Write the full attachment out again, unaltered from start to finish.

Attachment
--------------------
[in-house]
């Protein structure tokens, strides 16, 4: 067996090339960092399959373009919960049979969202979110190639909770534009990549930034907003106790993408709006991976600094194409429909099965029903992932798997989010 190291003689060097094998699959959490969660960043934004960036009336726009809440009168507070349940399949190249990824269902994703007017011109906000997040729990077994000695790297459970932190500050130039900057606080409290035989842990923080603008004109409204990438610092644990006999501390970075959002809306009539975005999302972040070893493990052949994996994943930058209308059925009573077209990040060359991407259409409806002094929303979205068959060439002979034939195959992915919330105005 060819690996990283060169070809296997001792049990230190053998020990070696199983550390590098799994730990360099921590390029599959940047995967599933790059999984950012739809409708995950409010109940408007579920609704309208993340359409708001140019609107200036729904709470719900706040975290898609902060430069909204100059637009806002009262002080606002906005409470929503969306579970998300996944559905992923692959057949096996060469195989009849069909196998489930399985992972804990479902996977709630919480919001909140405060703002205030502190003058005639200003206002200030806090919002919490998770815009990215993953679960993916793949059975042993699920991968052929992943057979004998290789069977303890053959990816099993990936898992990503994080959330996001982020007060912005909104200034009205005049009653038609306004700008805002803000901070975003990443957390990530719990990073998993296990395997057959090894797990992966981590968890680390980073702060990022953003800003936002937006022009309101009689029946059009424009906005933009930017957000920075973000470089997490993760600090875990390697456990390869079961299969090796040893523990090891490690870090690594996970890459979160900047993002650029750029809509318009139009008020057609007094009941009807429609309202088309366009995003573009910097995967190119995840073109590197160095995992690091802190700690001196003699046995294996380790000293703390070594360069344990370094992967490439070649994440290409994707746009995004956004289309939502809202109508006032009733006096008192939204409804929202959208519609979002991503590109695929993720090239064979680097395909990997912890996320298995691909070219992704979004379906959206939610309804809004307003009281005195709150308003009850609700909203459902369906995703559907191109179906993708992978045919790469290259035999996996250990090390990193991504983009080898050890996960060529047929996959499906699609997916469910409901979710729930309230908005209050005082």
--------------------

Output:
[in-house]
């Protein structure tokens, strides 16, 4: 067996090339960092399959373009919960049979969202979110190639909770534009990549930034907003106790993408709006991976600094194409429909099965029903992932798997989010 190291003689060097094998699959959490969660960043934004960036009336726009809440009168507070349940399949190249990824269902994703007017011109906000997040729990077994000695790297459970932190500050130039900057606080409290035989842990923080603008004109409204990438610092644990006999501390970075959002809306009539975005999302972040070893493990052949994996994943930058209308059925009573077209990040060359991407259409409806002094929303979205068959060439002979034939195959992915919330105005 060819690996990283060169070809296997001792049990230190053998020990070696199983550390590098799994730990360099921590390029599959940047995967599933790059999984950012739809409708995950409010109940408007579920609704309208993340359409708001140019609107200036729904709470719900706040975290898609902060430069909204100059637009806002009262002080606002906005409470929503969306579970998300996944559905992923692959057949096996060469195989009849069909196998489930399985992972804990479902996977709630919480919001909140405060703002205030502190003058005639200003206002200030806090919002919490998770815009990215993953679960993916793949059975042993699920991968052929992943057979004998290789069977303890053959990816099993990936898992990503994080959330996001982020007060912005909104200034009205005049009653038609306004700008805002803000901070975003990443957390990530719990990073998993296990395997057959090894797990992966981590968890680390980073702060990022953003800003936002937006022009309101009689029946059009424009906005933009930017957000920075973000470089997490993760600090875990390697456990390869079961299969090796040893523990090891490690870090690594996970890459979160900047993002650029750029809509318009139009008020057609007094009941009807429609309202088309366009995003573009910097995967190119995840073109590197160095995992690091802190700690001196003699046995294996380790000293703390070594360069344990370094992967490439070649994440290409994707746009995004956004289309939502809202109508006032009733006096008192939204409804929202959208519609979002991503590109695929993720090239064979680097395909990997912890996320298995691909070219992704979004379906959206939610309804809004307003009281005195709150308003009850609700909203459902369906995703559907191109179906993708992978045919790469290259035999996996250990090390990193991504983009080898050890996960060529047929996959499906699609997916469910409901979710729930309230908005209050005082």